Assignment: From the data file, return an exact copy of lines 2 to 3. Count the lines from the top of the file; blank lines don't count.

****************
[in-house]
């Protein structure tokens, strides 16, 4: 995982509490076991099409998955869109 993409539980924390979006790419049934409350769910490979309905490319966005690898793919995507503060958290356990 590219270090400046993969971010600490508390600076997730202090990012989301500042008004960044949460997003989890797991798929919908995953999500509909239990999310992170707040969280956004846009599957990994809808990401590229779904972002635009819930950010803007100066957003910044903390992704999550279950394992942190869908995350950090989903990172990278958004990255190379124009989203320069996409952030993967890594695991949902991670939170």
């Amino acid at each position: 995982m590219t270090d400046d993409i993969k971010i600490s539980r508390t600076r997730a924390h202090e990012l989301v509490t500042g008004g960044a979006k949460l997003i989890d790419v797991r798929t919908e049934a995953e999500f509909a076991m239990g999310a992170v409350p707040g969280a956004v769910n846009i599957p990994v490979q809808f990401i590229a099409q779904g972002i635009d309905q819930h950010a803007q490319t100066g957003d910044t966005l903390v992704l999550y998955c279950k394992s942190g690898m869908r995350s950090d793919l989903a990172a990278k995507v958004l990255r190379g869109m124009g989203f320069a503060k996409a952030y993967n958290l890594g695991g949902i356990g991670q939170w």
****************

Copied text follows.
């Protein structure tokens, strides 16, 4: 995982509490076991099409998955869109 993409539980924390979006790419049934409350769910490979309905490319966005690898793919995507503060958290356990 590219270090400046993969971010600490508390600076997730202090990012989301500042008004960044949460997003989890797991798929919908995953999500509909239990999310992170707040969280956004846009599957990994809808990401590229779904972002635009819930950010803007100066957003910044903390992704999550279950394992942190869908995350950090989903990172990278958004990255190379124009989203320069996409952030993967890594695991949902991670939170």
């Amino acid at each position: 995982m590219t270090d400046d993409i993969k971010i600490s539980r508390t600076r997730a924390h202090e990012l989301v509490t500042g008004g960044a979006k949460l997003i989890d790419v797991r798929t919908e049934a995953e999500f509909a076991m239990g999310a992170v409350p707040g969280a956004v769910n846009i599957p990994v490979q809808f990401i590229a099409q779904g972002i635009d309905q819930h950010a803007q490319t100066g957003d910044t966005l903390v992704l999550y998955c279950k394992s942190g690898m869908r995350s950090d793919l989903a990172a990278k995507v958004l990255r190379g869109m124009g989203f320069a503060k996409a952030y993967n958290l890594g695991g949902i356990g991670q939170w």